Closer Look into ArrayList Iterator


Given an ArrayList of Integers from 0 (inclusive) to 10 (exclusive) with step size 1. We use a while-loop and an Iterator<Integer> to check if this ArrayList hasNext() element, before we remove() the current element.


The code below throws an IllegalStateException.

import java.util.ArrayList;
import java.util.Iterator;
import java.util.List;

public class UnderstandArrayListIterator {
    public static void main(String[] args) {
        List<Integer> a = new ArrayList<>();
        for (int i = 0; i < 10; i++) {
        Iterator<Integer> iter = a.iterator();;
        while (iter.hasNext()) {


After invoking remove(), lastRet is set to -1, so next time that this method is invoked, the condition lastRet < 0 in the if-block is satisfied, resulting in an IllegalStateException.

public void remove() {
    if (lastRet < 0)
        throw new IllegalStateException();

    try {
        cursor = lastRet;
        lastRet = -1;
        expectedModCount = modCount;
    } catch (IndexOutOfBoundsException ex) {
        throw new ConcurrentModificationException();

Things learnt

  • ArrayList<E> uses a private inner class Itr implements Iterator<E>, in which
    • lastRet can be regarded as the “current element”
    • cursor is actually a key to retrive the next element returned by next().
    • expectedModCount records modCount when this iterator is instantiated.
  • ArrayList<E> uses a transient class variable modCount to store the number of times that this ArrayList<E> has been structually modified (i.e. the number of times that this ArrayList<E>’s size has been changed) since this ArrayList<E> has been instantiated.
    • a transient class member doesn’t reflect the state of an object, so it’s not included in the serialized object. For example, here’re two ways to get a same state while clearing an ArrayList<E> of multiple objects:
      • clear() all elements, leading to an increment of modCount by 1.
      • remove(int index) / remove(Object o) elements one-by-one, leading to a total increment of modCount that equals to the ArrayList<E>’s size.
    • clone() resets modCount to 0 since the cloned list has another return type Object, i.e. another object.
    • Java Point provides an example of concurrent modification that has a list ({1, 2, 3, 4, 5}) and its iterator. Inside a while(it.hasNext())-loop,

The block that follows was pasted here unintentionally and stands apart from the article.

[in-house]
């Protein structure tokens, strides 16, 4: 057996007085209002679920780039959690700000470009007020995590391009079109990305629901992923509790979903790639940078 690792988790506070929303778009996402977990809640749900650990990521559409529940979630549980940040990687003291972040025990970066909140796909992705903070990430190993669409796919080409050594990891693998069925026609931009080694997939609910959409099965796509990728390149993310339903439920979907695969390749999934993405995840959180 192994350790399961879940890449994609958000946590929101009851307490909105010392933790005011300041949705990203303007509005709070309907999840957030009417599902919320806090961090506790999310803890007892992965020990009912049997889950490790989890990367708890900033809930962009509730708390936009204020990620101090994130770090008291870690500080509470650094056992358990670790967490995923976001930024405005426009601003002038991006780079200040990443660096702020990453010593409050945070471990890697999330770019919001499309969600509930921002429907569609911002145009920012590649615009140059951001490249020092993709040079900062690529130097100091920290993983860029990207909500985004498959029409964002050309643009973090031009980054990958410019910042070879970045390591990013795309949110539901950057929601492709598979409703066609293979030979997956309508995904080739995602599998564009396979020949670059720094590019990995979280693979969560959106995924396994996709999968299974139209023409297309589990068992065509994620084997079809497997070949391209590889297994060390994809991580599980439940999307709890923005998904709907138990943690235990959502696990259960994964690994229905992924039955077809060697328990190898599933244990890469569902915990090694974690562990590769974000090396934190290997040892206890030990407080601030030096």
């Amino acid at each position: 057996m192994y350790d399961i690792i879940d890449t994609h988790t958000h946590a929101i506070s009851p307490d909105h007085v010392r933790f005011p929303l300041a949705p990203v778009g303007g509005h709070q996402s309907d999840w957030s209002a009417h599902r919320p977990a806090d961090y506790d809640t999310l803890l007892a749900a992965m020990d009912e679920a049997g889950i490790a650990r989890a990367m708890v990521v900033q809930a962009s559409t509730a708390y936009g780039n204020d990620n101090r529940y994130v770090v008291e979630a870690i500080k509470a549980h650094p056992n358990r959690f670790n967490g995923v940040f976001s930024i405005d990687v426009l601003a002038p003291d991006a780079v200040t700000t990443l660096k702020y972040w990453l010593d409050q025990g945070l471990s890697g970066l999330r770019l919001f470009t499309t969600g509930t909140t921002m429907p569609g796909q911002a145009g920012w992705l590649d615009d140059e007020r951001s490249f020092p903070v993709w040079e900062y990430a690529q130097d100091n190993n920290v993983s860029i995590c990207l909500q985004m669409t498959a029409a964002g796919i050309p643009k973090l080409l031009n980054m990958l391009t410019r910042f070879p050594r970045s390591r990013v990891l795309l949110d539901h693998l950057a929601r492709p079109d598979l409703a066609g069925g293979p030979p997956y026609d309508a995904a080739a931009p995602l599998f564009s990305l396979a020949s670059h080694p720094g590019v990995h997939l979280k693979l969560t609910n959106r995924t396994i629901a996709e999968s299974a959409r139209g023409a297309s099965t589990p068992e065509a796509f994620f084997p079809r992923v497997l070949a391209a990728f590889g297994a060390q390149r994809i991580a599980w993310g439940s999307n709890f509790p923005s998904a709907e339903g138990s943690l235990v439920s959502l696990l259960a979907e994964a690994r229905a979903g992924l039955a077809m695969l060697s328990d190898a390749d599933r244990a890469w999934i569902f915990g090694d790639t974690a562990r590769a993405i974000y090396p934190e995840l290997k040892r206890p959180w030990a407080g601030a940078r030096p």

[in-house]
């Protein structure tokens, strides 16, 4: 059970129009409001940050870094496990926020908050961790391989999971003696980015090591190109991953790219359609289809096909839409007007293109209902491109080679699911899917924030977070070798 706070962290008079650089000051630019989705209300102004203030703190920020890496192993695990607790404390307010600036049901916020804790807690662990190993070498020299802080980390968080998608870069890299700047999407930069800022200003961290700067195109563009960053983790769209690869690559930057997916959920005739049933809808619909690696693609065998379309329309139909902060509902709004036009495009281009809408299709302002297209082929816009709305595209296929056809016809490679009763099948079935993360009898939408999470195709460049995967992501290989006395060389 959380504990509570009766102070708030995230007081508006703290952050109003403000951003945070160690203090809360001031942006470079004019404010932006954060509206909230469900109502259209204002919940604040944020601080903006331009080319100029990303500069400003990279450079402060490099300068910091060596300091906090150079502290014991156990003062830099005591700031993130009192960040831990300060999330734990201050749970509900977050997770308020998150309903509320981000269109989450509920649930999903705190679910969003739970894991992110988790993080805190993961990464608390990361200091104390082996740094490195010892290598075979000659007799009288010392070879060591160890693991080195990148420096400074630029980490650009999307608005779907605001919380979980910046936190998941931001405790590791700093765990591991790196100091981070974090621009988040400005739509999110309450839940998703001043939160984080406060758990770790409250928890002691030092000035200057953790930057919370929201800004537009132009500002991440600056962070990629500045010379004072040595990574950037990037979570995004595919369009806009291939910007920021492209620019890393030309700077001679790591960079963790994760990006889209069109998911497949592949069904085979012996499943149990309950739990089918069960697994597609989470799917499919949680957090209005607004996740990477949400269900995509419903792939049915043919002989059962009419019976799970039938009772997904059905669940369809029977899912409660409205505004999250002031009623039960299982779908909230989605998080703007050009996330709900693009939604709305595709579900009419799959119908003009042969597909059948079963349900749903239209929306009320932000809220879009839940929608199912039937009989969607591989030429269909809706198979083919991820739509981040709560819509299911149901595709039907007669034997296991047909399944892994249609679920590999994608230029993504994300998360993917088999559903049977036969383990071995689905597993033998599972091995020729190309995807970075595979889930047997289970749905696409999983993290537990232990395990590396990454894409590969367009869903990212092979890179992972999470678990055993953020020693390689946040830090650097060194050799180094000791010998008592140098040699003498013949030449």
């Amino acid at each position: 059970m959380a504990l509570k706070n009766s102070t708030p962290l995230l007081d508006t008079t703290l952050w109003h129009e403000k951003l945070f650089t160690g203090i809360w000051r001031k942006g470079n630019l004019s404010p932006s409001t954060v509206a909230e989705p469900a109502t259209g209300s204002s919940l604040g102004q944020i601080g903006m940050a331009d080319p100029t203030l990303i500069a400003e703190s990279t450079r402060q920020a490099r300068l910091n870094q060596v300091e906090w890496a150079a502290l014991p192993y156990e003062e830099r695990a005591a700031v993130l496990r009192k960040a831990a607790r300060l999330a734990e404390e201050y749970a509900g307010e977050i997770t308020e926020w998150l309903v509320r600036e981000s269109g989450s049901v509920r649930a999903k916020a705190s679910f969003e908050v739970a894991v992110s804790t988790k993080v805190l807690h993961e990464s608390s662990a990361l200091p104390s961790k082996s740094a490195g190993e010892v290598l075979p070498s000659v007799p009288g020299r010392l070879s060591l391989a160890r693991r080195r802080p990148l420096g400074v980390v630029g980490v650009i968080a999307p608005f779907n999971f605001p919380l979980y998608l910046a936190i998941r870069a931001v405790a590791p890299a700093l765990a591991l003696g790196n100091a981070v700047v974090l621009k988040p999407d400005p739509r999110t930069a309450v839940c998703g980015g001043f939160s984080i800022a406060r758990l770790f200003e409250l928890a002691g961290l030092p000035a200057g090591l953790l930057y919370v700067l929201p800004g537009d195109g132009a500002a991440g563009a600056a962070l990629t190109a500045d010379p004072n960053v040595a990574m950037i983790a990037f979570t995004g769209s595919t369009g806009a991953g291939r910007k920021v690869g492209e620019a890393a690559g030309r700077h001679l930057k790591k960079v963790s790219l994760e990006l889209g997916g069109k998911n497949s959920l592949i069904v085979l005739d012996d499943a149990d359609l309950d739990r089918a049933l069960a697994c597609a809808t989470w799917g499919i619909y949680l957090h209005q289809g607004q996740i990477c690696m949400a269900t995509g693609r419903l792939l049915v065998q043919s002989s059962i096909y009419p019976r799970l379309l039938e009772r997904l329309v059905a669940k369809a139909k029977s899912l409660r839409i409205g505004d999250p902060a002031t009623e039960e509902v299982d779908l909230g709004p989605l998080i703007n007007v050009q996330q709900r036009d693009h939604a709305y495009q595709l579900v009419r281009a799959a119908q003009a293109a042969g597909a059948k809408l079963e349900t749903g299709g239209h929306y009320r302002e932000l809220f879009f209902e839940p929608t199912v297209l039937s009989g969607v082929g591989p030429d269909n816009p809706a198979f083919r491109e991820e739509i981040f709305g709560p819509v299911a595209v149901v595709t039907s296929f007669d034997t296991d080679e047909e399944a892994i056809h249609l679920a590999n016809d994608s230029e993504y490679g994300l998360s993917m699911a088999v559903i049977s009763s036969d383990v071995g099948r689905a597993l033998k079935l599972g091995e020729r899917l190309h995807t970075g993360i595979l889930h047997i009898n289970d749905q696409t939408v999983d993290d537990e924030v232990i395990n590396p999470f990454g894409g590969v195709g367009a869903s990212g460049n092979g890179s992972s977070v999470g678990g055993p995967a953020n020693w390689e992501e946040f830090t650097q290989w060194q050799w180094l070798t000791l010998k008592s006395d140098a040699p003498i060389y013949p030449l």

1. each value in list is compared to 3.
      2. when a matching occurs (i.e. returned 3), remove 3 from the list by list.remove(3), for the purpose of reproducing a ConcurrentModificationException, so that modCount increments by 1. Since this instruction doesn’t involve it, and modCount is of primitive type, expectedModCount doesn’t change.
      3. a ConcurrentModificationException should be produced, since such deletion introduces a left-shifting of the “tail” (i.e. all elements that comes after the deleted element. ({4, 5})), it’s field cursor (that stores the index of the element 4 next to the deleted element 3) is greater than what we expect by 1. That’s not a usual use case, so such exception is thrown to stop the process from running.
      4. in the next iteration, the next() method is invoked. In this method, checkForComodification() is invoked. This name of checkForComodification is self-explanatory. Inside the final void method checkForComodification(), it does one simple thing: check if (modCount != expectedModCount), and throw new ConcurrentModificationException() if the actually modification count is different from what we expected. In this example, the condition in this if-block is verified for the reason explained in point no. 2, so a ConcurrentModificationException is thrown.
      5. If we’re modifying this list normally (through it.remove()), we shouldn’t get this error because in the try-block of the inner class method Itr#remove(), there’s a value assignment expectedModCount = modCount.
      6. remarks for this example: IMHO, using alphabets instead of digits for the list’s entries is much less confusing, since my proposed entry type char can’t be confused with the index’s type int.
  • Collection<E>#remove(Object o) accepts whatever object, but it throws
    • ClassCastException if o can’t be casted into type E.
    • NullPointerException if o is null and this collection doesn’t accept null entry value.
  • ArrayList<E>#clone() returns a shallow copy of this ArrayList<E>, i.e. a different instace of ArrayList<E> in which every element is copied by reference.

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